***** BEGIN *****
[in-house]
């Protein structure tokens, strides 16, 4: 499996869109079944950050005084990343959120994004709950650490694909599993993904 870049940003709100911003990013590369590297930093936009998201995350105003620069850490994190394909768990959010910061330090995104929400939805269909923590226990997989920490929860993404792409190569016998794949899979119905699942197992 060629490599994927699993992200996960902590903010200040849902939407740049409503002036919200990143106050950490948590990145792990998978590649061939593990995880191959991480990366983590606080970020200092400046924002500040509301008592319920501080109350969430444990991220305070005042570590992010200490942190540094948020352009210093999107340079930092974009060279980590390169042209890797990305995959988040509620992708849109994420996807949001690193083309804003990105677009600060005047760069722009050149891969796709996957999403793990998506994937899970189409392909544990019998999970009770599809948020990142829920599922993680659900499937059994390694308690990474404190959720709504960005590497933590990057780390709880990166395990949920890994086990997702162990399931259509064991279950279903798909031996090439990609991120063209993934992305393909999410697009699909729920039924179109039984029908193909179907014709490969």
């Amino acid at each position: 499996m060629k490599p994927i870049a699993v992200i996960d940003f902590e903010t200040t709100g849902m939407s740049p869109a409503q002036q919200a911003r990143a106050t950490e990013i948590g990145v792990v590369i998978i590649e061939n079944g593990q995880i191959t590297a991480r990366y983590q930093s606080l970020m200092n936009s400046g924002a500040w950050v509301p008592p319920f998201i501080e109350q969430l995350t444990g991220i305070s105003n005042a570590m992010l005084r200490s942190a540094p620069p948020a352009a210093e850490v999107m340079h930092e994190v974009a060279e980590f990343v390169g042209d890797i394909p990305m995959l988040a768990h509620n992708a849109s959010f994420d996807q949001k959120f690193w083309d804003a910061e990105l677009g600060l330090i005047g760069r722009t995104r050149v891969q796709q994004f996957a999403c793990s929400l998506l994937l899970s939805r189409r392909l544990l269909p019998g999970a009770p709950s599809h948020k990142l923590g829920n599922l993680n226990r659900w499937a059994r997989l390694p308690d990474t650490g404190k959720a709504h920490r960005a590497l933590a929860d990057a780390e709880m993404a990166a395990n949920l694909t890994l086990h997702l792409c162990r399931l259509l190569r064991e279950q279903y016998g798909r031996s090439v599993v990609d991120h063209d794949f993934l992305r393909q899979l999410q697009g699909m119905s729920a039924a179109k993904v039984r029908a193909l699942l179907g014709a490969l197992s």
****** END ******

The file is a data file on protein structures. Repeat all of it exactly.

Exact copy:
[in-house]
């Protein structure tokens, strides 16, 4: 499996869109079944950050005084990343959120994004709950650490694909599993993904 870049940003709100911003990013590369590297930093936009998201995350105003620069850490994190394909768990959010910061330090995104929400939805269909923590226990997989920490929860993404792409190569016998794949899979119905699942197992 060629490599994927699993992200996960902590903010200040849902939407740049409503002036919200990143106050950490948590990145792990998978590649061939593990995880191959991480990366983590606080970020200092400046924002500040509301008592319920501080109350969430444990991220305070005042570590992010200490942190540094948020352009210093999107340079930092974009060279980590390169042209890797990305995959988040509620992708849109994420996807949001690193083309804003990105677009600060005047760069722009050149891969796709996957999403793990998506994937899970189409392909544990019998999970009770599809948020990142829920599922993680659900499937059994390694308690990474404190959720709504960005590497933590990057780390709880990166395990949920890994086990997702162990399931259509064991279950279903798909031996090439990609991120063209993934992305393909999410697009699909729920039924179109039984029908193909179907014709490969």
């Amino acid at each position: 499996m060629k490599p994927i870049a699993v992200i996960d940003f902590e903010t200040t709100g849902m939407s740049p869109a409503q002036q919200a911003r990143a106050t950490e990013i948590g990145v792990v590369i998978i590649e061939n079944g593990q995880i191959t590297a991480r990366y983590q930093s606080l970020m200092n936009s400046g924002a500040w950050v509301p008592p319920f998201i501080e109350q969430l995350t444990g991220i305070s105003n005042a570590m992010l005084r200490s942190a540094p620069p948020a352009a210093e850490v999107m340079h930092e994190v974009a060279e980590f990343v390169g042209d890797i394909p990305m995959l988040a768990h509620n992708a849109s959010f994420d996807q949001k959120f690193w083309d804003a910061e990105l677009g600060l330090i005047g760069r722009t995104r050149v891969q796709q994004f996957a999403c793990s929400l998506l994937l899970s939805r189409r392909l544990l269909p019998g999970a009770p709950s599809h948020k990142l923590g829920n599922l993680n226990r659900w499937a059994r997989l390694p308690d990474t650490g404190k959720a709504h920490r960005a590497l933590a929860d990057a780390e709880m993404a990166a395990n949920l694909t890994l086990h997702l792409c162990r399931l259509l190569r064991e279950q279903y016998g798909r031996s090439v599993v990609d991120h063209d794949f993934l992305r393909q899979l999410q697009g699909m119905s729920a039924a179109k993904v039984r029908a193909l699942l179907g014709a490969l197992s």